Thursday, June 18, 2009

Q103 A6: Whether all things are immediately governed by God?

No. As to the formal aspect of government, God governs all things immediately, whereas in its execution, He governs some things by means of others, because as God is the very essence of goodness, so everything must be attributed to God in its highest degree of goodness, but it is a greater perfection for a thing to be good in itself and also the cause of goodness in others, than only to be good in itself.

Quantum igitur ad rationem gubernationis pertinet, Deus immediate omnia gubernat, quantum autem pertinet ad executionem gubernationis, Deus gubernat quaedam mediantibus aliis cum Deus sit ipsa essentia bonitatis, unumquodque attribuendum est Deo secundum sui optimum, sed, quia maior perfectio est quod aliquid in se sit bonum, et etiam sit aliis causa bonitatis, quam si esset solummodo in se bonum.

If God governed alone, things would be deprived of the perfection of causality, wherefore all that is effected by many would not be accomplished by one.

Si solus Deus gubernaret, subtraheretur perfectio causalis a rebus. Unde non totum fieret per unum, quod fit per multa.

Therefore God so governs things that He makes some of them to be causes of others in government: like a teacher, who not only imparts knowledge to his pupils, but gives also the faculty of teaching others.

Et ideo sic Deus gubernat res, ut quasdam aliarum in gubernando causas instituat: sicut si aliquis magister discipulos suos non solum scientes faceret, sed etiam aliorum doctores.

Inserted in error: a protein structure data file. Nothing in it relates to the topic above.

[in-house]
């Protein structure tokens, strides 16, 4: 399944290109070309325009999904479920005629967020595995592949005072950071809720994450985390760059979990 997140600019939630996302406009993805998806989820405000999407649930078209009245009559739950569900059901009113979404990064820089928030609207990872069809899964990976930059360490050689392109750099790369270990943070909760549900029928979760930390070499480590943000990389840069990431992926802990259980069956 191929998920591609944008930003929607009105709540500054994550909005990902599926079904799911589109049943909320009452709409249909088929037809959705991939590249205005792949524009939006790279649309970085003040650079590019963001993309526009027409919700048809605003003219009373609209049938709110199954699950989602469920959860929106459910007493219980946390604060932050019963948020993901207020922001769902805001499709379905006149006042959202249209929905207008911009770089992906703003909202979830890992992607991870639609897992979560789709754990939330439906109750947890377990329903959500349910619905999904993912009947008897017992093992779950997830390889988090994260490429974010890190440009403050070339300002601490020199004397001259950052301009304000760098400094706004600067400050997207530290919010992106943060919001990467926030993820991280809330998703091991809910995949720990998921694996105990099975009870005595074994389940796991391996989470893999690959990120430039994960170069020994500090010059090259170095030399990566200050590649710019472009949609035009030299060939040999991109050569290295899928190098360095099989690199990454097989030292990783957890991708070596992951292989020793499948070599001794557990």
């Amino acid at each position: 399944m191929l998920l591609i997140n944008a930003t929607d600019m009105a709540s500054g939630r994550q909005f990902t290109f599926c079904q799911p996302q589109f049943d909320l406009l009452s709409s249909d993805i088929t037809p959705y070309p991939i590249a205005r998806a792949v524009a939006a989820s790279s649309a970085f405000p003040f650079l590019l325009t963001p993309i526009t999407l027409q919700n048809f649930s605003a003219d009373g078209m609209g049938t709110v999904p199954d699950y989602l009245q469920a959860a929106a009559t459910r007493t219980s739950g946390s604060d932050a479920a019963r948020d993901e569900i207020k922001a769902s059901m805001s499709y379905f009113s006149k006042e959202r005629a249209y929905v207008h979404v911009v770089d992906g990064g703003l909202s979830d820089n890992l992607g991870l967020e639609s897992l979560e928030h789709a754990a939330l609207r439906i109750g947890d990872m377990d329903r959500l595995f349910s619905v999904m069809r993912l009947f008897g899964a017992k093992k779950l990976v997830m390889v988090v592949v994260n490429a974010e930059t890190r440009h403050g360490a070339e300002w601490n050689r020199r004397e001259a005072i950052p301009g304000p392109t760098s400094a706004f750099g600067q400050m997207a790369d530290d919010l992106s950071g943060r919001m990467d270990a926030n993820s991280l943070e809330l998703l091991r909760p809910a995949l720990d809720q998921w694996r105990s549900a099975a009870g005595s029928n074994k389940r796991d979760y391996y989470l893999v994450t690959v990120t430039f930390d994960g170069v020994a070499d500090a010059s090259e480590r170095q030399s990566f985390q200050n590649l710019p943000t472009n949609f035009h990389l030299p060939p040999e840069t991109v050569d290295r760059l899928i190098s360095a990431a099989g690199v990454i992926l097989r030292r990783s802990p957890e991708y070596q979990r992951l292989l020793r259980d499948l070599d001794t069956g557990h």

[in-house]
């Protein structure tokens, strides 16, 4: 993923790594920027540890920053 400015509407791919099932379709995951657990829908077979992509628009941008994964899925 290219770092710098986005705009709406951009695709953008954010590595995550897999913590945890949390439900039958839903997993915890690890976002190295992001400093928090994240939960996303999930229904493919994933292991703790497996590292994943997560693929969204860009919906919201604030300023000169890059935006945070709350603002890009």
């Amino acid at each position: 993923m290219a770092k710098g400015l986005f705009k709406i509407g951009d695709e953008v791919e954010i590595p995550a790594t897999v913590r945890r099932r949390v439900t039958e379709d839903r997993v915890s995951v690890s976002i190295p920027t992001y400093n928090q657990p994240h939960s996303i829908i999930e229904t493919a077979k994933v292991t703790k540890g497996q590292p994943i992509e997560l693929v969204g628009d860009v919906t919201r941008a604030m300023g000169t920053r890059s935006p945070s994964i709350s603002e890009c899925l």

Gregory of Nyssa (Nemesius, De Nat. Hom.) reproves the opinion of Plato who divides providence into three parts: The first he ascribes to the supreme god, who watches over heavenly things and all universals; the second providence he attributes to the secondary deities, who go the round of the heavens to watch over generation and corruption; while he ascribes a third providence to certain spirits who are guardians on earth of human actions.

Gregorius enim Nyssenus reprehendit opinionem Platonis, qui divisit providentiam in tria: primam quidem primi Dei, qui providet rebus caelestibus, et universalibus omnibus; secundam vero providentiam esse dixit secundorum deorum, qui caelum circumeunt, scilicet respectu eorum quae sunt in generatione et corruptione; tertiam vero providentiam dixit quorundam Daemonum, qui sunt custodes circa terram humanarum actionum.

Plato's opinion is to be rejected, because he held that God did not govern all things immediately, even in the formal aspect of government; this is clear from the fact that he divided providence, which is the formal aspect of government, into three parts.

Opinio Platonis reprehenditur, quia etiam quantum ad rationem gubernationis, posuit Deum non immediate omnia gubernare. Quod patet per hoc, quod divisit in tria providentiam, quae est ratio gubernationis.